Parliament has unanimously called for action to prevent severe human rights abuses against Uyghur Muslims, in a motion that stopped short of calling those abuses genocide.
Speaking in the house after tabling the motion, the wording of which was changed just an hour beforehand, Van Velden said she had to dilute and soften the motion to gain the acceptance of the governing party.
"Our conscience requires that we support this motion, we know that a genocide is taking place ... genocide does not require a war, it does not need to be sudden, it can be slow and deliberate and that is what is happening here.
"Some people think it is brave for our Parliament to debate something the Chinese Communist Party may disagree with. Think about that for a moment, we are elected by the people of New Zealand to debate freely and fearlessly - just so long as we don't offend the Chinese Communist Party. That is what it would have meant to not have this debate."
She said the party's motion was not a criticism of the country of China or Chinese people, or of Chinese New Zealanders.
"The ACT Party believes it would be irresponsible not to ... can the CCP play us off as the weakest link in the Western alliance? We will abandon our longest ally across the ditch? ... our small country has more to lose than most in a world where democratic countries are bullied.
"We must make sure the standards of the world are set as high as possible."
She said there had been imposition of contraception and forced sterilisation on the Uyghur population, and noted the US had twice declared there was a genocide occurring, under President Trump and President Biden.
Foreign Minister Nanaia Mahuta acknowledged unanimous support for the motion across the house.
She said Prime Minister Jacinda Ardern had raised the concerns directly with the Chinese government, and had consistently called on China to respect the rights of the Uyghur people and other ethnic minorities.
She said the government had not formally designated the situation of genocide, but it was not due to lack of concern.
"Genocide is the gravest of international crimes and a formal legal determination should only be reached following a rigourous assessment on the basis of international law. International courts have required fully conclusive evidence before reaching a conclusion of genocide.
"New Zealand has not previously made an independent determination of genocide, we relied upon judicial findings of genocide in the case of Cambodia, Rwanda and of course the Holocaust."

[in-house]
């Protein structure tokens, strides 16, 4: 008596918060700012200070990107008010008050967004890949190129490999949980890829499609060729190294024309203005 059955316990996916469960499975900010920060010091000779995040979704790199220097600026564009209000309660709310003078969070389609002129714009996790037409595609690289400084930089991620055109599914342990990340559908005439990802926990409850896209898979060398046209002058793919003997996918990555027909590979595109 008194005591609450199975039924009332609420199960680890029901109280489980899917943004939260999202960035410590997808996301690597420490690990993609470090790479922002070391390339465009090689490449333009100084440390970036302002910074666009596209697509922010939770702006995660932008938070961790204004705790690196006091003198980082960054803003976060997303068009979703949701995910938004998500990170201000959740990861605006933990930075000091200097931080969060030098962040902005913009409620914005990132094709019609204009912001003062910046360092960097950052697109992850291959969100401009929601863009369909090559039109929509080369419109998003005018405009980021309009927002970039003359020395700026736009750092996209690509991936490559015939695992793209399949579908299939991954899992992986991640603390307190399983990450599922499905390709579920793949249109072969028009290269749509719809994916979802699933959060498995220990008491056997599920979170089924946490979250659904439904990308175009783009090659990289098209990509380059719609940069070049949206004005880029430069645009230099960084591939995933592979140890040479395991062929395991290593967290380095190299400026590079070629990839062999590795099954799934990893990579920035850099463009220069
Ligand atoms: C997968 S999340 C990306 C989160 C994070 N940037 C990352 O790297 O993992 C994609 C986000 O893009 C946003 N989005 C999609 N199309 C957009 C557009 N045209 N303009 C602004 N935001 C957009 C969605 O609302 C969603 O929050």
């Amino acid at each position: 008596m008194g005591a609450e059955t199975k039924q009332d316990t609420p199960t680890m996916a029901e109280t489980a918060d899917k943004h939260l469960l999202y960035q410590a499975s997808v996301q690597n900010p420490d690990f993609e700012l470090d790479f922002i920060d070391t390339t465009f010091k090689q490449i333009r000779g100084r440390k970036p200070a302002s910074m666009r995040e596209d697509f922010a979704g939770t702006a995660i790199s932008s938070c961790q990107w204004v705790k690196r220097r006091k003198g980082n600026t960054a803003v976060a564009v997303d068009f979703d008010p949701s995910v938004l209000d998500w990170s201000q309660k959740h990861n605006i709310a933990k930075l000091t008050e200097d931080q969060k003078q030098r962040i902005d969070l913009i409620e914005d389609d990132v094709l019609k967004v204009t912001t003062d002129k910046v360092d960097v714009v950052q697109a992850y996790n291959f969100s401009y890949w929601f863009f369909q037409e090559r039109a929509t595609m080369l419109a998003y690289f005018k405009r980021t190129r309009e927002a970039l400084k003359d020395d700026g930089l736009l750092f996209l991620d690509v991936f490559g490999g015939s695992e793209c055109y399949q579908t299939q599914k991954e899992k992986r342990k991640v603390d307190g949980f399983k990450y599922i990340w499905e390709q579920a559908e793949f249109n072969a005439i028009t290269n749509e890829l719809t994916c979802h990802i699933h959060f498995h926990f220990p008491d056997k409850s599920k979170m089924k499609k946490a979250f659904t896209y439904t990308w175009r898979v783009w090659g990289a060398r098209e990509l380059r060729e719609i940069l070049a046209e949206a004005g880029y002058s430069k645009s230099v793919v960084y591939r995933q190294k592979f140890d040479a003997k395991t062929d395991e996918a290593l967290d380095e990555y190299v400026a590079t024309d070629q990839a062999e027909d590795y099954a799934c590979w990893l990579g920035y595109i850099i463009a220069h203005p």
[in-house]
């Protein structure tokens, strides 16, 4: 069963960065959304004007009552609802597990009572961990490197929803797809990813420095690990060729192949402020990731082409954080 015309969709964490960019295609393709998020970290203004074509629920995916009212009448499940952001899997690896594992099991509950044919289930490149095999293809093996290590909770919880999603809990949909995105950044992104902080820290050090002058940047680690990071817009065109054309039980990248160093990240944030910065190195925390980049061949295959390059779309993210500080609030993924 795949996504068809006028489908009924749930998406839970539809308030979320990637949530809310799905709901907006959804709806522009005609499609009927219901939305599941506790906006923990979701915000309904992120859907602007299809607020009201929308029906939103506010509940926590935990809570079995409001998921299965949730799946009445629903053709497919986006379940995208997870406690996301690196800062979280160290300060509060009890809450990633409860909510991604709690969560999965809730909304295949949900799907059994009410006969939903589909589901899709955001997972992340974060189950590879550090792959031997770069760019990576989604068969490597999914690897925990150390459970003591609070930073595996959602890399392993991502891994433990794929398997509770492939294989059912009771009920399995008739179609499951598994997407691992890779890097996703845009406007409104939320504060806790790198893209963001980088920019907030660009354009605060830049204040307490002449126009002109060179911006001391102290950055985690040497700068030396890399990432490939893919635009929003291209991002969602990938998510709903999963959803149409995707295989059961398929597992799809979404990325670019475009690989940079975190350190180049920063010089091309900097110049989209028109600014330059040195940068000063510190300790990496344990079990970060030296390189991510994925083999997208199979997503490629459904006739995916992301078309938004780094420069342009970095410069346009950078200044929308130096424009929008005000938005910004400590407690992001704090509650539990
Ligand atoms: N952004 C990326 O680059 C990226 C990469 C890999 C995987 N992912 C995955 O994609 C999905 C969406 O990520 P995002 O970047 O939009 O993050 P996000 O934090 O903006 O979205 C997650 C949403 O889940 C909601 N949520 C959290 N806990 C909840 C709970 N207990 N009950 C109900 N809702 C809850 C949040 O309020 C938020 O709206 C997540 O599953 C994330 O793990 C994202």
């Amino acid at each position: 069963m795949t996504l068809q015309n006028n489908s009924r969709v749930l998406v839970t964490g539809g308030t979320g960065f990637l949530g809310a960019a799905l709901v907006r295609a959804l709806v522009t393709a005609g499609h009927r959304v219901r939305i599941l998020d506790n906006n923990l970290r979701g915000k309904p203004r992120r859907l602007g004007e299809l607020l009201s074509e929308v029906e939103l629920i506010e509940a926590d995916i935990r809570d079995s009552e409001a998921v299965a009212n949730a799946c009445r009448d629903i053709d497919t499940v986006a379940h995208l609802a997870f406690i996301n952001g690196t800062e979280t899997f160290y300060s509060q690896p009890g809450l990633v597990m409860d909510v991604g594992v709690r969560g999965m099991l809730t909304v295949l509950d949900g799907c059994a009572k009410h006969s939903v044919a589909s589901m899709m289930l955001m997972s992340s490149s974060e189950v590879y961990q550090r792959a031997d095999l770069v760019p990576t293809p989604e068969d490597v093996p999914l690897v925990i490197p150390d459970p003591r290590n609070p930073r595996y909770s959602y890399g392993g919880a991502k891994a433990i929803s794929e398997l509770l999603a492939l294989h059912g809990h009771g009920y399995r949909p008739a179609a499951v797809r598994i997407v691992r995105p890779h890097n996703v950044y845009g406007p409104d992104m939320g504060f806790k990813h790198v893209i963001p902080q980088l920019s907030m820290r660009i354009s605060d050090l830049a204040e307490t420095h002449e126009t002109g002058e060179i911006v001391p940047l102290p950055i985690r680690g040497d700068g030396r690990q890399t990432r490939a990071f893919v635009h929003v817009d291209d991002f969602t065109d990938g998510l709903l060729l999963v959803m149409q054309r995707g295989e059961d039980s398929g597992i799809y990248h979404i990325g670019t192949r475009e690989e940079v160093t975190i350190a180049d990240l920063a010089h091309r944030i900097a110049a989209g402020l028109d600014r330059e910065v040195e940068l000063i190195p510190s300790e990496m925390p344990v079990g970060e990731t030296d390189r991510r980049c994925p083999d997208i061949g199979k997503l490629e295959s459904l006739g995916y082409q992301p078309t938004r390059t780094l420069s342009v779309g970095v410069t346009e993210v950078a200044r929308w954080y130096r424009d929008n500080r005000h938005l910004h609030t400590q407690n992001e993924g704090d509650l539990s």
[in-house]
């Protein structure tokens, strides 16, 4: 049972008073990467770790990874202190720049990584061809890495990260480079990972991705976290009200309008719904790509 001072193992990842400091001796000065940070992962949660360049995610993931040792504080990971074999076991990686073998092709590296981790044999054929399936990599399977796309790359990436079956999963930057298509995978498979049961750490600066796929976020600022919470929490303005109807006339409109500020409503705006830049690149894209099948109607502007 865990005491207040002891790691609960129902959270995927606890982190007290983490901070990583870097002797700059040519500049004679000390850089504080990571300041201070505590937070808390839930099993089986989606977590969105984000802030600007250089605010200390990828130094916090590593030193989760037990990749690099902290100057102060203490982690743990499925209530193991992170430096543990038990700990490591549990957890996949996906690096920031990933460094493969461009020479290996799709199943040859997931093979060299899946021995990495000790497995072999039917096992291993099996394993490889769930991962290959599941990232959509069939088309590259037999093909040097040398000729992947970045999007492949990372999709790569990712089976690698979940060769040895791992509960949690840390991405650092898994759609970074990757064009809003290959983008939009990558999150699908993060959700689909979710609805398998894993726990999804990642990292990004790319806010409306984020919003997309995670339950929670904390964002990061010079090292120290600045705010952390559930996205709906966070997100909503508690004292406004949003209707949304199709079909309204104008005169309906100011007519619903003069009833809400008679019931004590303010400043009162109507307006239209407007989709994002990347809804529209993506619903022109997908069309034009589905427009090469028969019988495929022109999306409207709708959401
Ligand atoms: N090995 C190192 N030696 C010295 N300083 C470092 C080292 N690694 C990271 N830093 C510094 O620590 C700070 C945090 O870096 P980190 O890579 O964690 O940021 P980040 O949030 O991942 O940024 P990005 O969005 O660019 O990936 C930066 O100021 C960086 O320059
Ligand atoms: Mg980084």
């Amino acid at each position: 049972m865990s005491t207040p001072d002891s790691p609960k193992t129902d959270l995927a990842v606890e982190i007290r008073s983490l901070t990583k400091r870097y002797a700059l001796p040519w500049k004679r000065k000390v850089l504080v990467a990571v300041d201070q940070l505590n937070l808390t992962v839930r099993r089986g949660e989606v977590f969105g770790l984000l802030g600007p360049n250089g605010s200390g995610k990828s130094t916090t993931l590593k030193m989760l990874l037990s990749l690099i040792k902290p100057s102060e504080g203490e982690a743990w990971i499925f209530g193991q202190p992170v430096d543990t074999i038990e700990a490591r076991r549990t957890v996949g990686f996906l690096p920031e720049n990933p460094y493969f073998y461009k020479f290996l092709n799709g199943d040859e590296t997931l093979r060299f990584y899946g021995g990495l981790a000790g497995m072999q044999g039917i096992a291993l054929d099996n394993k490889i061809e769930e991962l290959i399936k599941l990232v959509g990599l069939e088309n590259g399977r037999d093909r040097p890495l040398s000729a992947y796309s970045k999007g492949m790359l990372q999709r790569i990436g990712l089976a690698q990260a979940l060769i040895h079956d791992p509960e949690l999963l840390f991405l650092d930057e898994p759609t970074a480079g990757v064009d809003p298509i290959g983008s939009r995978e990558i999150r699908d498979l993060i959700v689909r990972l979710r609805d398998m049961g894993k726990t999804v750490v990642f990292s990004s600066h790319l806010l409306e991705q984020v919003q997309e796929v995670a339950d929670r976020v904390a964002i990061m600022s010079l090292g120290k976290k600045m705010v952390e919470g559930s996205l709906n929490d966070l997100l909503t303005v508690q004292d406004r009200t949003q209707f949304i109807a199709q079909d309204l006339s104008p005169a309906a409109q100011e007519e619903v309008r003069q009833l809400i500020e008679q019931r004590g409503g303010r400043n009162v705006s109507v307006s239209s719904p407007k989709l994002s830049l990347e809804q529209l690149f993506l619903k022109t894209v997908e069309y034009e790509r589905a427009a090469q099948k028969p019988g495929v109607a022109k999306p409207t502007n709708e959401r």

National's Todd Muller said the ability to engage and discuss ideas and concerns, were critical to ongoing peace and prosperity, but the depth of the relationship with China meant a willingness to not always agree, to listen and where necessary be criticised.
"While analysts see trade in terms of billions of dollars and percentage of exports and the rise of e-commerce, the true strength of our commercial and cultural connection is anchored in the relationships between our people - Chinese and New Zealanders, Chinese New Zealanders, and their families back home."
"New Zealand is known for its willingness to walk softly on the hard paths of geopolitics, but we walk our own path, we walk in a manner that seeks to resolve and not to compound but we speak with our own voice. We speak it to those we believe should hear us but we do not seek to grandstand.
"But neither do we shirk from uncomfortable conversations and today this House speaks in one voice with our concerns about severe human rights abuses in China."
He said they understood that China viewed any matter relating to its people as entirely a matter for its own consideration, "but we share one planet".
Green MP Golriz Ghahraman called for a stronger wording of the motion, and criticised both major parties for bringing up trade.
"The Green Party unequivocally condemns the grave atrocities being suffered by the Uyghur minority in Xinjiang province and other cultural and linguistic minorities at the hands of the Chinese government."
She thanked Van Velden for bringing the motion and said she regretted the House had "shied away" from talking about "atrocity" crimes such as genocide.
"It isn't the crime of crimes, all atrocity crimes are equal before the law in international courts ... what matters is our actions and I was deeply disappointed to hear leadership from both major political parties refer to trade as a consideration for them when they were discussing whether or not they would allow a motion using the word genocide when they were talking about the mass torture, extrajudicial detention, sterilisation and slavery of some one million people."
"That was stunningly callous, it was absolutely morally indefensible and it is a breach of new Zealand's legal obligations."
She said New Zealand was the only country in the world that still bought slave labour goods from the region.
Te Pāti Māori MP Debbie Ngarewa-Packer said the party welcomed the Greens' motion to revise the wording.
"We will continue to advocate for indigenous peoples and fight racism and bigotry in all its forms. We stand in solidarity with all indigenous and oppressed peoples right around the world. Ethnic violence starts with racism. We should use this place to lead and stamp it out."
The Māori Party struggled to understand why ACT had suddenly developed a desire to support indigenous peoples in China, considering they were well known, she said, for pushing colonial agendas that oppressed indigenous people in Aotearoa, and had just five months ago called for the abolition of New Zealand's Human Rights Commission.